Toxoplasmic retinochoroiditis is the most common cause of posterior segment infection worldwide. The causative organism, Toxoplasma gondii, is an obligate, intracellular parasitic protozoan. Because seropositivity for T gondii is very common, seropositivity alone does not confirm that uveitis is related to toxoplasmosis. Congenital disease occurs via acquisition of the organism by a pregnant woman exposed to tissue cysts or oocytes in uncooked meat or substances contaminated with cat feces (see also BCSC Section 6, Pediatric Ophthalmology and Strabismus, Chapter 28). The typical ocular finding in congenital toxoplasmosis is a chorioretinal scar, usually in the macula and often bilateral. Most cases of toxoplasmosis are currently assumed to be acquired postnatally, although proving this assumption can be difficult. A positive serologic test result for immunoglobulin M (IgM) anti–T gondii antibodies supports the diagnosis of an acquired disease.
Decreased vision and floaters are the most common presenting symptoms of toxoplasmic retinochoroiditis. Clinically, the disorder consists of a focal area of intense, necrotizing retinochoroiditis, typically with moderate to severe overlying vitreous inflammation (Fig 11-22). Recurring disease is indicated by an adjacent or nearby retinochoroidal scar. Multiple active lesions are rare and should prompt HIV testing. HIV-seropositive patients with ocular toxoplasmosis have a high risk of CNS involvement and therefore should undergo magnetic resonance imaging with contrast. Elderly patients may present with more aggressive disease due to their relative immunosuppression.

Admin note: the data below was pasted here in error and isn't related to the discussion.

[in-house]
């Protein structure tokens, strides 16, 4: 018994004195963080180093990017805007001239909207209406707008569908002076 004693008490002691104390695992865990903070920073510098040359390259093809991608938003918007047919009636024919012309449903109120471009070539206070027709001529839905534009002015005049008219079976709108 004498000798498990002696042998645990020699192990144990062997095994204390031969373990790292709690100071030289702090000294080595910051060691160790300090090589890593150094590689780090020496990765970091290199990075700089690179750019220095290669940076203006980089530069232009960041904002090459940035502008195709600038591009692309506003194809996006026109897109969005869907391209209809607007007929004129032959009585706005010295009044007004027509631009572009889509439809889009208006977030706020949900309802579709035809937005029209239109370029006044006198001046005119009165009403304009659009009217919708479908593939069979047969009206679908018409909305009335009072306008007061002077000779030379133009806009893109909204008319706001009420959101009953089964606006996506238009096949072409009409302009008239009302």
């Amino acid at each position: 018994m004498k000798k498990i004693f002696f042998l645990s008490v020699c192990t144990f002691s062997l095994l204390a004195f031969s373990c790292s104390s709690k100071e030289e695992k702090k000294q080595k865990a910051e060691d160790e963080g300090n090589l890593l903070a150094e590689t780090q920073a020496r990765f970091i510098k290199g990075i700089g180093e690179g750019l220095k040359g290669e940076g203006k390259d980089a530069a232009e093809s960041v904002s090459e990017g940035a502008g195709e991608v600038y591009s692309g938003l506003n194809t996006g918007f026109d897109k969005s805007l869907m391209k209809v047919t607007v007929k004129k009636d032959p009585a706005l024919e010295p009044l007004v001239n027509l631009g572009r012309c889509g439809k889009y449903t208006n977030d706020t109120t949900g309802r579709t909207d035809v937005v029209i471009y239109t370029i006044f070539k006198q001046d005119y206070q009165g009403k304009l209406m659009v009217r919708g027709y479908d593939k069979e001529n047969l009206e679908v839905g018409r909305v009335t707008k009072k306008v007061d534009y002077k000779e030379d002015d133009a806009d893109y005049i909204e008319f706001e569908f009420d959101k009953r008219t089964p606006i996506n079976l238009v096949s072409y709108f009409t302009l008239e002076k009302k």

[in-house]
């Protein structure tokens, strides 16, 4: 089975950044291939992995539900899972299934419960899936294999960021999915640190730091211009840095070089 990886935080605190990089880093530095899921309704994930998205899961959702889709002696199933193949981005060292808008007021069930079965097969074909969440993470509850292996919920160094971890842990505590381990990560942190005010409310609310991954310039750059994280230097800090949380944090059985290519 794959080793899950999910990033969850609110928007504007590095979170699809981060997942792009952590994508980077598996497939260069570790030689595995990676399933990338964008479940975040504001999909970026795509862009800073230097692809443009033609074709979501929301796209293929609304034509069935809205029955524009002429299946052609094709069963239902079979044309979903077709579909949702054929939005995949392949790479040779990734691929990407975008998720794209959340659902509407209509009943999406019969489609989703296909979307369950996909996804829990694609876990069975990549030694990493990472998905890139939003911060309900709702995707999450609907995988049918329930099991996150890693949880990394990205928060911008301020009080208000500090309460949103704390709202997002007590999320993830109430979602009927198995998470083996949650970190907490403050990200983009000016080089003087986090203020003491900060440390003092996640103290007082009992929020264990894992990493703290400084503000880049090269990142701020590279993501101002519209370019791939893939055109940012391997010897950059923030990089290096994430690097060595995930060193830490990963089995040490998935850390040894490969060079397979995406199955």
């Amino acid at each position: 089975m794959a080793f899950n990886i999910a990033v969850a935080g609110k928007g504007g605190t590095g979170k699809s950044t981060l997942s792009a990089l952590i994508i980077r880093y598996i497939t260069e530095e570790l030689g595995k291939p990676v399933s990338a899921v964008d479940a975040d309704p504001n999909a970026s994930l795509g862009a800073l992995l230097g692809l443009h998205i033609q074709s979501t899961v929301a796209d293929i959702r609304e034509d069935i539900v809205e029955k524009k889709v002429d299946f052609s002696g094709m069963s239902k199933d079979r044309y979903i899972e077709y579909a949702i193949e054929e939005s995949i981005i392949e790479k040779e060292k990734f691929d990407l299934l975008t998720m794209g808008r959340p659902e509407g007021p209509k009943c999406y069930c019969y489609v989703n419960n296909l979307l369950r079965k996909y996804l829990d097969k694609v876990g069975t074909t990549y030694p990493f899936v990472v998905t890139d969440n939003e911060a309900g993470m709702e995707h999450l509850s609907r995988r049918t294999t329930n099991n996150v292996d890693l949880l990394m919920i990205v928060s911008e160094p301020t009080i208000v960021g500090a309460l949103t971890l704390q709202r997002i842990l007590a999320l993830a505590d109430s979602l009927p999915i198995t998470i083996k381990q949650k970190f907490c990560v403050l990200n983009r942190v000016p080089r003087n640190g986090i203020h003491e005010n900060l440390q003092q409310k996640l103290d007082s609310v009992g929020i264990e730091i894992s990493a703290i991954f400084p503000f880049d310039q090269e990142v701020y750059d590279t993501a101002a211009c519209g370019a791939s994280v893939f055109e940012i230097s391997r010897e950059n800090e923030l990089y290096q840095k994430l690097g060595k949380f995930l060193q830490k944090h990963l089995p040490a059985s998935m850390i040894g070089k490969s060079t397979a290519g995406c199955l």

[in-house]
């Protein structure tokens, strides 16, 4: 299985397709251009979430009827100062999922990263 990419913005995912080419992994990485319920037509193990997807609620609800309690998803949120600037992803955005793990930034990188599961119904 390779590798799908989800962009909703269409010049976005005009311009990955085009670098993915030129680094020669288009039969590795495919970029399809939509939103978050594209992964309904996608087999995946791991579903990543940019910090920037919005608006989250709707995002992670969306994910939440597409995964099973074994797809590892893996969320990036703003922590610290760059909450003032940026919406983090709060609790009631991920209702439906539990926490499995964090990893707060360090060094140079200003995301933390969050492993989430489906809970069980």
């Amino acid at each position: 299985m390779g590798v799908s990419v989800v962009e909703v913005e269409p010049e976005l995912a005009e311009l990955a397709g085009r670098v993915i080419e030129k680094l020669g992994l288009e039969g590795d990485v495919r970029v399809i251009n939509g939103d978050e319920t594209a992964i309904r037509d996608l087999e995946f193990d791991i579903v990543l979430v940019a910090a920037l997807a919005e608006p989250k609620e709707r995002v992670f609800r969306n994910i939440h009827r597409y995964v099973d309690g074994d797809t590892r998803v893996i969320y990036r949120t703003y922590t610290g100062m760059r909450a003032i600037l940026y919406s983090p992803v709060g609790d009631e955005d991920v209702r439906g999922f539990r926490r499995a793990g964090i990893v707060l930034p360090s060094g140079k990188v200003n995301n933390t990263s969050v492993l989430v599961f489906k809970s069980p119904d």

Active ocular toxoplasmosis is commonly treated with antibiotics, despite the lack of well-designed randomized controlled trials. The simplest approach is treatment with trimethoprim-sulfamethoxazole. Classic therapy uses sulfadiazine with pyrimethamine and prednisone (prescribed with folinic acid and accompanied by regular monitoring of blood cell counts); the addition of clindamycin results in so-called quadruple therapy. None of these approaches has been shown to be superior to another with regard to final vision outcome, lesion size, or recurrence rate. Treatment typically lasts 4–6 weeks, and complete healing of active lesions occurs over 4–6 months. When used, systemic corticosteroids should be given under antibiotic cover. Use of long-acting, depot periocular or intraocular corticosteroid injections should be avoided. Long-term, maintenance treatment with trimethoprim-sulfamethoxazole has been used to decrease the attack rate in patients experiencing frequent recurrences or in severely immunosuppressed patients. Intravitreal clindamycin with or without dexamethasone has been used to treat vision-threatening lesions or for patients who are intolerant of or fail to respond to systemic therapy.
Figure 11-22 Toxoplasmic retinochoroiditis. A, Color fundus photograph montage of a patient with recurring toxoplasmic retinochoroiditis. B, Color fundus photograph shows white focal retinitis (white arrow) with overlying vitreous inflammation, which creates a “headlight in the fog” appearance, with an adjacent pigmented retinochoroidal scar. There is accompanying perivasculitis and nonspecific exudates, in addition to distinct lobular periarteriolar collections of cells (black arrow) called Kyrieleis plaques.
(Courtesy of Stephen J. Kim, MD.)
Holland GN. Ocular toxoplasmosis: a global reassessment. Part I: epidemiology and course of disease. Am J Ophthalmol. 2003;136(6):973–988.
Holland GN. Ocular toxoplasmosis: a global reassessment. Part II: disease manifestations and management. Am J Ophthalmol. 2004;137(1):1–17.
Kim SJ, Scott IU, Brown GC, Brown MM, Ho AC, Ip MS, Recchia FM. Interventions for toxoplasma retinochoroiditis: a report by the American Academy of Ophthalmology. Ophthalmology. 2013;120(2):371–378.
Excerpted from BCSC 2020-2021 series: Section 10 - Glaucoma. For more information and to purchase the entire series, please visit https://www.aao.org/bcsc.